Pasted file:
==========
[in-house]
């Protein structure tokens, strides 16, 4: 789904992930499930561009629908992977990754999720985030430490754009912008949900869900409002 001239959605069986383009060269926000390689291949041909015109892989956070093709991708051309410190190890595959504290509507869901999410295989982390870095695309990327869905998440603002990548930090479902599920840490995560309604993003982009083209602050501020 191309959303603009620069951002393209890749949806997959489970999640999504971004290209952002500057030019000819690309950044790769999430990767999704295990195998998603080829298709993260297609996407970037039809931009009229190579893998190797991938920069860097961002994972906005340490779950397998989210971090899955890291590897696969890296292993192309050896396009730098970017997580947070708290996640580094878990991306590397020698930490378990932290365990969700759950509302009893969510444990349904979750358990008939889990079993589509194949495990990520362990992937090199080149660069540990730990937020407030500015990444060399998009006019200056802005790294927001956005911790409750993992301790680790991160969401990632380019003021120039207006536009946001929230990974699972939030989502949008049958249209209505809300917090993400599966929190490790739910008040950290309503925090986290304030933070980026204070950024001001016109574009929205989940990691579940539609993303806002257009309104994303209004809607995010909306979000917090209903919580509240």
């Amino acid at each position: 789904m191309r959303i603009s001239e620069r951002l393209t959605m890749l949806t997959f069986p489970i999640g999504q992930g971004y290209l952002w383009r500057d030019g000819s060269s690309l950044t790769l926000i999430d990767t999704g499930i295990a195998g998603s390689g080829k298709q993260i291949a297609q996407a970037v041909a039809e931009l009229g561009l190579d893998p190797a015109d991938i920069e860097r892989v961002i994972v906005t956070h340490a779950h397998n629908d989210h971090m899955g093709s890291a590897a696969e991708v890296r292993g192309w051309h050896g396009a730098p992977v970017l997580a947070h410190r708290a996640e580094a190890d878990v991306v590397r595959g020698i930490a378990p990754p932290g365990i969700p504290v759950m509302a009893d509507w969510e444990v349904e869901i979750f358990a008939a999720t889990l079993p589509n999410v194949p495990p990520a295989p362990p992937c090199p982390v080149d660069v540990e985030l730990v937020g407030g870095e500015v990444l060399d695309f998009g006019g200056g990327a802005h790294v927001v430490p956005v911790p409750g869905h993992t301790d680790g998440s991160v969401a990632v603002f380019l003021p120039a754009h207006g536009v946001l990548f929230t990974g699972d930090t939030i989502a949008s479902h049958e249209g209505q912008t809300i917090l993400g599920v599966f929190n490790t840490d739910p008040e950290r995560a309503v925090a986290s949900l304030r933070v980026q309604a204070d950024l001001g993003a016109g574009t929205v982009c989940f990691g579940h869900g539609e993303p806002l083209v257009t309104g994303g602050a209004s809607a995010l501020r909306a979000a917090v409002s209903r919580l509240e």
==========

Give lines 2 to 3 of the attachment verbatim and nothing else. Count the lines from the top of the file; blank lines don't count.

């Protein structure tokens, strides 16, 4: 789904992930499930561009629908992977990754999720985030430490754009912008949900869900409002 001239959605069986383009060269926000390689291949041909015109892989956070093709991708051309410190190890595959504290509507869901999410295989982390870095695309990327869905998440603002990548930090479902599920840490995560309604993003982009083209602050501020 191309959303603009620069951002393209890749949806997959489970999640999504971004290209952002500057030019000819690309950044790769999430990767999704295990195998998603080829298709993260297609996407970037039809931009009229190579893998190797991938920069860097961002994972906005340490779950397998989210971090899955890291590897696969890296292993192309050896396009730098970017997580947070708290996640580094878990991306590397020698930490378990932290365990969700759950509302009893969510444990349904979750358990008939889990079993589509194949495990990520362990992937090199080149660069540990730990937020407030500015990444060399998009006019200056802005790294927001956005911790409750993992301790680790991160969401990632380019003021120039207006536009946001929230990974699972939030989502949008049958249209209505809300917090993400599966929190490790739910008040950290309503925090986290304030933070980026204070950024001001016109574009929205989940990691579940539609993303806002257009309104994303209004809607995010909306979000917090209903919580509240």
């Amino acid at each position: 789904m191309r959303i603009s001239e620069r951002l393209t959605m890749l949806t997959f069986p489970i999640g999504q992930g971004y290209l952002w383009r500057d030019g000819s060269s690309l950044t790769l926000i999430d990767t999704g499930i295990a195998g998603s390689g080829k298709q993260i291949a297609q996407a970037v041909a039809e931009l009229g561009l190579d893998p190797a015109d991938i920069e860097r892989v961002i994972v906005t956070h340490a779950h397998n629908d989210h971090m899955g093709s890291a590897a696969e991708v890296r292993g192309w051309h050896g396009a730098p992977v970017l997580a947070h410190r708290a996640e580094a190890d878990v991306v590397r595959g020698i930490a378990p990754p932290g365990i969700p504290v759950m509302a009893d509507w969510e444990v349904e869901i979750f358990a008939a999720t889990l079993p589509n999410v194949p495990p990520a295989p362990p992937c090199p982390v080149d660069v540990e985030l730990v937020g407030g870095e500015v990444l060399d695309f998009g006019g200056g990327a802005h790294v927001v430490p956005v911790p409750g869905h993992t301790d680790g998440s991160v969401a990632v603002f380019l003021p120039a754009h207006g536009v946001l990548f929230t990974g699972d930090t939030i989502a949008s479902h049958e249209g209505q912008t809300i917090l993400g599920v599966f929190n490790t840490d739910p008040e950290r995560a309503v925090a986290s949900l304030r933070v980026q309604a204070d950024l001001g993003a016109g574009t929205v982009c989940f990691g579940h869900g539609e993303p806002l083209v257009t309104g994303g602050a209004s809607a995010l501020r909306a979000a917090v409002s209903r919580l509240e």